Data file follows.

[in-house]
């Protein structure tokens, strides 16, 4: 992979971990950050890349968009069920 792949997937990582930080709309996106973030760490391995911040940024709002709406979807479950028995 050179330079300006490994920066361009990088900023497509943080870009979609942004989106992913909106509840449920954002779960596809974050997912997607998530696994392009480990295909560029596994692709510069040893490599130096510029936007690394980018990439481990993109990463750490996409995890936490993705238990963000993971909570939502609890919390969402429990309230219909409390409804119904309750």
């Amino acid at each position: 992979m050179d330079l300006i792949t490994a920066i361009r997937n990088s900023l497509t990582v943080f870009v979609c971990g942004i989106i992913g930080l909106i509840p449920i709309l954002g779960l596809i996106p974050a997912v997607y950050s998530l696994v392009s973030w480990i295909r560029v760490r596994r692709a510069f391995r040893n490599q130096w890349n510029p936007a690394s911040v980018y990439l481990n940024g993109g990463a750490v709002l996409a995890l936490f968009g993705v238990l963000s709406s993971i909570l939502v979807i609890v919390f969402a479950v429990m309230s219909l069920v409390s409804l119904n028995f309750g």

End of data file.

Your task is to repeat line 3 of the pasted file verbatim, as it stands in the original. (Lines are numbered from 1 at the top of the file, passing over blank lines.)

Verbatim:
């Amino acid at each position: 992979m050179d330079l300006i792949t490994a920066i361009r997937n990088s900023l497509t990582v943080f870009v979609c971990g942004i989106i992913g930080l909106i509840p449920i709309l954002g779960l596809i996106p974050a997912v997607y950050s998530l696994v392009s973030w480990i295909r560029v760490r596994r692709a510069f391995r040893n490599q130096w890349n510029p936007a690394s911040v980018y990439l481990n940024g993109g990463a750490v709002l996409a995890l936490f968009g993705v238990l963000s709406s993971i909570l939502v979807i609890v919390f969402a479950v429990m309230s219909l069920v409390s409804l119904n028995f309750g």